Start with a growth mindset. A growth mindset as defined by Dr. Carol Dweck, “is based on the belief that your basic qualities are things you can cultivate through your efforts….everyone can change and grow through application and experience.” So, if something is hard, it is only because it hasn’t been learned….. ”YET!” With effort they will be able to get it and that leaves their self-esteem intact. Whereas a fixed mindset, according to Dweck, “Believing your qualities are carved in stone – creates an urgency to prove yourself over and over.” So you strive for the good grades in order to feel good about yourself. Then when you do poorly on something, you feel like a failure. Your motivation dwindles because in this mindset, nothing you can do can improve your grade. You’re stuck in a fixed mindset. (Click here to watch a YouTube video of Dr. Dweck).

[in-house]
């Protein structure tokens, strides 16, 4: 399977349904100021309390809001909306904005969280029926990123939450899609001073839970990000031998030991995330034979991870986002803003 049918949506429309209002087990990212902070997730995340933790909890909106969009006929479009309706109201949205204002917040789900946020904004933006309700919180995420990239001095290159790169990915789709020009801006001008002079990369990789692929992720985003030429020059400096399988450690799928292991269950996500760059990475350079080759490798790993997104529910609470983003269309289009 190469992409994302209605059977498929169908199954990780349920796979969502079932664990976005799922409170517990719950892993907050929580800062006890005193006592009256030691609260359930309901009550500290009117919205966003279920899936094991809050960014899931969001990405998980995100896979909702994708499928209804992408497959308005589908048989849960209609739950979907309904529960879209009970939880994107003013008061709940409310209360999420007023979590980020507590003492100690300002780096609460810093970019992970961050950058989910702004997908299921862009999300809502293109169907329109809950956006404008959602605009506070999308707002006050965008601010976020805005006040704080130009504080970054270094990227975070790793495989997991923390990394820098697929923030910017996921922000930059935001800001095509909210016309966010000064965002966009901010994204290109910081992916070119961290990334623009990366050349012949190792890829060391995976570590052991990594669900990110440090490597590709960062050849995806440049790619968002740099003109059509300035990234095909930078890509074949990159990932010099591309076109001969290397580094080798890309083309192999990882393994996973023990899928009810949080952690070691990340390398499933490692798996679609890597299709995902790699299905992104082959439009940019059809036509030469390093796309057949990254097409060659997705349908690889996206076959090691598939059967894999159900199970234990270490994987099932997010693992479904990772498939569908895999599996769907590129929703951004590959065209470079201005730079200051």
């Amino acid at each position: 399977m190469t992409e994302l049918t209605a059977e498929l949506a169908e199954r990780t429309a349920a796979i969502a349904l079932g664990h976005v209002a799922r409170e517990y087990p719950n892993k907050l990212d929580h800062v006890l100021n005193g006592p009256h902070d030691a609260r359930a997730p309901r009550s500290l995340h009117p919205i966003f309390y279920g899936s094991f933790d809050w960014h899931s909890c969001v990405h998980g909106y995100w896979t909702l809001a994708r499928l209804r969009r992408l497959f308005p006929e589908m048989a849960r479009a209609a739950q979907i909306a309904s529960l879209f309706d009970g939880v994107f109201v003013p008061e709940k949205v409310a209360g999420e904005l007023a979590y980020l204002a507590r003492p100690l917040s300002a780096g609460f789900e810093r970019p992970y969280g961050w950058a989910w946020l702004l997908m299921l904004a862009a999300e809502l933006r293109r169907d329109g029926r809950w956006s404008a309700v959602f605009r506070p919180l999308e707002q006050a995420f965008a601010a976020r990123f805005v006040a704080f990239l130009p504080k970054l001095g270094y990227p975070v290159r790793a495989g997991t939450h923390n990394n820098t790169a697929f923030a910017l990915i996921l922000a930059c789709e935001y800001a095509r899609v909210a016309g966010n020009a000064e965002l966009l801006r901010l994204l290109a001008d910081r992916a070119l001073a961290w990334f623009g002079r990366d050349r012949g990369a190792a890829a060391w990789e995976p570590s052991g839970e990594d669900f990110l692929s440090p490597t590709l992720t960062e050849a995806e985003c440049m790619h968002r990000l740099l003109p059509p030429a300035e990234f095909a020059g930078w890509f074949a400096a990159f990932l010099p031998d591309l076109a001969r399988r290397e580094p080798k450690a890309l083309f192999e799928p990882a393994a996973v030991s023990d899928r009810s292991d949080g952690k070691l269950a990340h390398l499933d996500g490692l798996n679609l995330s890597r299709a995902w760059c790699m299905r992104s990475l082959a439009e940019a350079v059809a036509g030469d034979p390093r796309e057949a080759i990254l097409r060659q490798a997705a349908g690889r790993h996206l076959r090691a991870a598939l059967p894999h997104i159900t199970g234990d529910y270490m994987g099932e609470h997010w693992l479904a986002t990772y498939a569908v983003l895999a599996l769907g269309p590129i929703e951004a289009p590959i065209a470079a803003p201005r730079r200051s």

Next, get organized! Creating habits and routines can save time and energy, especially brain energy. A routine can take the pressure off of having to think “what do I need to do next?” and saves your decision capacity for things that really matter. You can create routines for the morning, evening and for homework. You can set up systems to help also. For example, create a launch pad or drop zone. Do you leave things near the door so you will remember to take them with you? If you create a specific place that is large enough for all family members, then everyone can start their day organized. I recommend packing backpacks, gym clothes, library books, sports equipment and whatever else can be ready ahead of time (your stuff too) and placing them each evening, in the launch pad area. It makes it so much easier if everything your children need is all ready to go rather than trying to get them to get things together when they are half asleep. Give it a try and have a calmer morning. The one thing most people don’t realize is that being organized is an ongoing process. You need to maintain the systems and habits that you set up by daily or weekly fine-tuning. A weekly backpack clean out can save a lot of headaches over missing work or upcoming projects and start each week off organized and in control. One binder is really all your child needs and it should open easily with one hand. Attaching a three hole punch inside can also help papers get where they need to go before they get lost. For you, having a meal plan ready so you know what is for dinner in between pick-ups is also helpful.